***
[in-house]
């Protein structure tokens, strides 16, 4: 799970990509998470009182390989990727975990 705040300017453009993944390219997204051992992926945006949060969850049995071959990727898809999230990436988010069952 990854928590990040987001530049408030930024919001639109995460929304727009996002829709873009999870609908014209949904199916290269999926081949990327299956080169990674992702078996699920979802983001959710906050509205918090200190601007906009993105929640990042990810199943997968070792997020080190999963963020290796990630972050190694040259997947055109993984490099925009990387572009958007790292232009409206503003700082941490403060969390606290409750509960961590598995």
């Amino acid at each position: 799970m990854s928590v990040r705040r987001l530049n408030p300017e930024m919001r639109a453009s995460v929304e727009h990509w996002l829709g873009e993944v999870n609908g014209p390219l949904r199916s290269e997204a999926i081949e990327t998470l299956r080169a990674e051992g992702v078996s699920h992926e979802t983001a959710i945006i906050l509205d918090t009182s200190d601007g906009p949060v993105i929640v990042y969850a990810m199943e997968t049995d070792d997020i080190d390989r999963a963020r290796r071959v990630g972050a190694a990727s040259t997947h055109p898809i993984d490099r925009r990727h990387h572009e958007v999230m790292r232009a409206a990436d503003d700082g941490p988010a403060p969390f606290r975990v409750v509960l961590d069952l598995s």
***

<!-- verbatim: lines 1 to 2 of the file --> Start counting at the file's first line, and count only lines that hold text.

[in-house]
């Protein structure tokens, strides 16, 4: 799970990509998470009182390989990727975990 705040300017453009993944390219997204051992992926945006949060969850049995071959990727898809999230990436988010069952 990854928590990040987001530049408030930024919001639109995460929304727009996002829709873009999870609908014209949904199916290269999926081949990327299956080169990674992702078996699920979802983001959710906050509205918090200190601007906009993105929640990042990810199943997968070792997020080190999963963020290796990630972050190694040259997947055109993984490099925009990387572009958007790292232009409206503003700082941490403060969390606290409750509960961590598995």